The City of Edmonton is looking to create a new zoning category, specifically for supportive housing.
Work on that will continue at Tuesday’s urban planning committee and eventually, after a public hearing, city lawyers and planners will create a new zoning description.
“You will be surprised to hear that we’ve created regulations that are hampering even city efforts on zoning — being able to establish this permanent supportive housing,” said Councillor Scott McKeen.
Currently, Edmonton doesn’t have zoning to allow more than three unrelated people to live together, a department source confirmed to Global News.
“Put it this way; The Golden Girls (characters from a hit TV sitcom) would be illegal in Edmonton,” the source said, pointing out it’s not an issue at large-scale properties like apartment buildings, but building a large single home for a group of individuals is not.
That’s what these next few weeks are about, McKeen said.
“We are looking for ways to clean up the zoning and eventually, hopefully not too long down the road, establish a zone for permanent supportive housing.”
City staff have compiled the numbers. On any given night in Edmonton, approximately 2,000 people do not have a place to call home.
McKeen said it is a crisis because 500 of those people are living rough.
“We know that because of what was happening in Dawson Park up until a month ago,” he said.
Watch below: (From November 2018) Could a legal homeless camp be a solution to a growing problem in Edmonton? One councillor wants to see an interim solution. Vinesh Pratap reports.
Five-hundred more live in substandard housing.
“When you build and staff permanent supportive housing, it can absolutely change the lives of some people who have been living almost feral lifestyles,” McKeen said, citing the $2 million that was spent in 2016 cleaning up homeless camps, with more likely spent doing that this year.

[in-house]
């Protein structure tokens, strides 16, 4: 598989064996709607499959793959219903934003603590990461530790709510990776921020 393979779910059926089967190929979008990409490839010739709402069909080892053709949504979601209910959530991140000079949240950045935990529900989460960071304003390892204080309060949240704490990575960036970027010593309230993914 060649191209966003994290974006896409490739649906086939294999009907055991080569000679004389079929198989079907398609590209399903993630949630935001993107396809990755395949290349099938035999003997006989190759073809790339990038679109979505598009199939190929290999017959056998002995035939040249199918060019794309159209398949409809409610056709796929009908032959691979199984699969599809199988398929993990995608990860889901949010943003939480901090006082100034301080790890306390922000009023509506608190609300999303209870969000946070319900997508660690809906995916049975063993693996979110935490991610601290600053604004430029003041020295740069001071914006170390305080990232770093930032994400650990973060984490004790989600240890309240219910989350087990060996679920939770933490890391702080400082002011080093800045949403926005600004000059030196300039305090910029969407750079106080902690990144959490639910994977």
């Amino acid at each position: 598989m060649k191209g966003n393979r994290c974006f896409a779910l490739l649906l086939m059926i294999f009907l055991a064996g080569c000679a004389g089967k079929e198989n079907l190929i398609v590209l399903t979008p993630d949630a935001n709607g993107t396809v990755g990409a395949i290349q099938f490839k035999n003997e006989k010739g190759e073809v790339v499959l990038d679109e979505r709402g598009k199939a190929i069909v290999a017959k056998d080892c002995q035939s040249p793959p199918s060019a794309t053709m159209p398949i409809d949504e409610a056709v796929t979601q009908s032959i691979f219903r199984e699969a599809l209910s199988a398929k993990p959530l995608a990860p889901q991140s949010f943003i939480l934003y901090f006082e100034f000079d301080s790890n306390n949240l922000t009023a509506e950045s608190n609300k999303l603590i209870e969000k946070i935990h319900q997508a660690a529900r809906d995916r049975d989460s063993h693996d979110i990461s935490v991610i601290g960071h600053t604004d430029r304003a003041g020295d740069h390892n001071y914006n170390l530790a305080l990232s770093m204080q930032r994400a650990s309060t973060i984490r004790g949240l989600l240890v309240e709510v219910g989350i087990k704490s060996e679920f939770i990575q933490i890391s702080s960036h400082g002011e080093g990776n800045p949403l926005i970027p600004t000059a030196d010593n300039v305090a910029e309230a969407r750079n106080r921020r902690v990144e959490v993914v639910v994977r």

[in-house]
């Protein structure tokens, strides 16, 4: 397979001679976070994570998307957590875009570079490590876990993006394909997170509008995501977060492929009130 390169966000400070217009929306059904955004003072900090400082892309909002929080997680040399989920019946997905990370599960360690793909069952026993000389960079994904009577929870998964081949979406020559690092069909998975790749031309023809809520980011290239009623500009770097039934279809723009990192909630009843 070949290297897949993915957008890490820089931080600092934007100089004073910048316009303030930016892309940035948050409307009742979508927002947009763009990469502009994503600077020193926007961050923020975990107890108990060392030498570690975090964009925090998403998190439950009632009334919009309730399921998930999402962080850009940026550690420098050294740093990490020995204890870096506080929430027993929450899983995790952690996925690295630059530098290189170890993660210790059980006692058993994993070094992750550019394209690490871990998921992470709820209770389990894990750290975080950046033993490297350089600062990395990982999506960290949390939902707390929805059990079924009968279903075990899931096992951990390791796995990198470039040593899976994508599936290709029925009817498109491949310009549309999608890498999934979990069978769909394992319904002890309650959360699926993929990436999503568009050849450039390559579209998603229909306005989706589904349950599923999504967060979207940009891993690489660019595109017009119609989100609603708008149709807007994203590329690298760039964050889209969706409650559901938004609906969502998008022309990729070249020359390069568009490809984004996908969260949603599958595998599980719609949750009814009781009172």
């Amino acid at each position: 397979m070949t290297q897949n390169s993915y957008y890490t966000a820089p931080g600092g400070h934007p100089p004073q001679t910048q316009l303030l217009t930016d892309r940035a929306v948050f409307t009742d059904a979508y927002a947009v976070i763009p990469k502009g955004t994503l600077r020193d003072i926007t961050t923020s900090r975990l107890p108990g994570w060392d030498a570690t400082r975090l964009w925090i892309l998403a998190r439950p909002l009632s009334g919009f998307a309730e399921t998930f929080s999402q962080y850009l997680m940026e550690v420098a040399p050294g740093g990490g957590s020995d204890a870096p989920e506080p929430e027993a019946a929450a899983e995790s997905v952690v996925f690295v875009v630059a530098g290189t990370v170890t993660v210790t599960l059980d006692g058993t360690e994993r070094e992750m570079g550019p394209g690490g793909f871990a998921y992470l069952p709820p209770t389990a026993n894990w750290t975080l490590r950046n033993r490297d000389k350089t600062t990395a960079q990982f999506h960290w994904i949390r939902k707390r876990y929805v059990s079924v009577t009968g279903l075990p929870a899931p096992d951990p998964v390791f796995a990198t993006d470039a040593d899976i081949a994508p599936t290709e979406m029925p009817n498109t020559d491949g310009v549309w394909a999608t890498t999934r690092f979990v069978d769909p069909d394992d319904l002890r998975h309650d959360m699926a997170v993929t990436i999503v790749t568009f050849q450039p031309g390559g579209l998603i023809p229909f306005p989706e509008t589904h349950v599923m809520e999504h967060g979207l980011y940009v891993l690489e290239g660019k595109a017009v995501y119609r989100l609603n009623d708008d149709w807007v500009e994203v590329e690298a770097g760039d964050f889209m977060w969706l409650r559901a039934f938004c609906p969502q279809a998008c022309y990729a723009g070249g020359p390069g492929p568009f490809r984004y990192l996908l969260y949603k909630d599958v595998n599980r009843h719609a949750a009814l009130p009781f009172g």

McKeen also quoted research at the Royal Alexandra Hospital, where one out of every two people showing up at the emergency ward is considered to be street-involved or homeless.
City council has already given approval to the city’s Affordable Housing Investment Plan, which commits $132 million over the next four years to stimulate the construction of 2,500 new units of affordable housing.
Nearly $30 million has been dedicated specifically for the acquisition of the land necessary to support 600 new units of permanent supportive housing.
A new zoning category will mean the city will get beyond the rules that have been created that are in the way.
“All housing is for people, and everybody has the right to housing,” McKeen said. “That’s the attitude that we’re starting to take forward. We want to site this properly.
“We don’t want to freak anybody out, and if we do it, well I’m hopeful we’ll get community buy-in around the city.”
McKeen confirmed the new category will either be for permanent supportive housing, or at the very least for assisted living.
“I’m conflicted about that,” he said about the stigma that would come with it. “We make this designation and I find it a little bit upsetting. You are, say an Alzheimer’s or dementia patient, and you’ll be in this assisted-living facility. And we call it something else when you’re in a wheelchair and you’ve been broken by years of living on the streets, but somehow you’re a greater threat or something.
“They’re really almost health-care facilities,” McKeen said. “Ambrose Place, [a] permanent supportive housing facility in one of my communities, is an assisted-living facility. It’s really what it is.”
If changes are approved at the July 15 city council public hearing, “streamlined rezoning applications” could be considered by city council in the fall for a number of applications, according to a report heading to next week’s meeting.
After that, administration could immediately begin processing permits. If that happens, developers could start securing financing and start construction prior to the end of the year.
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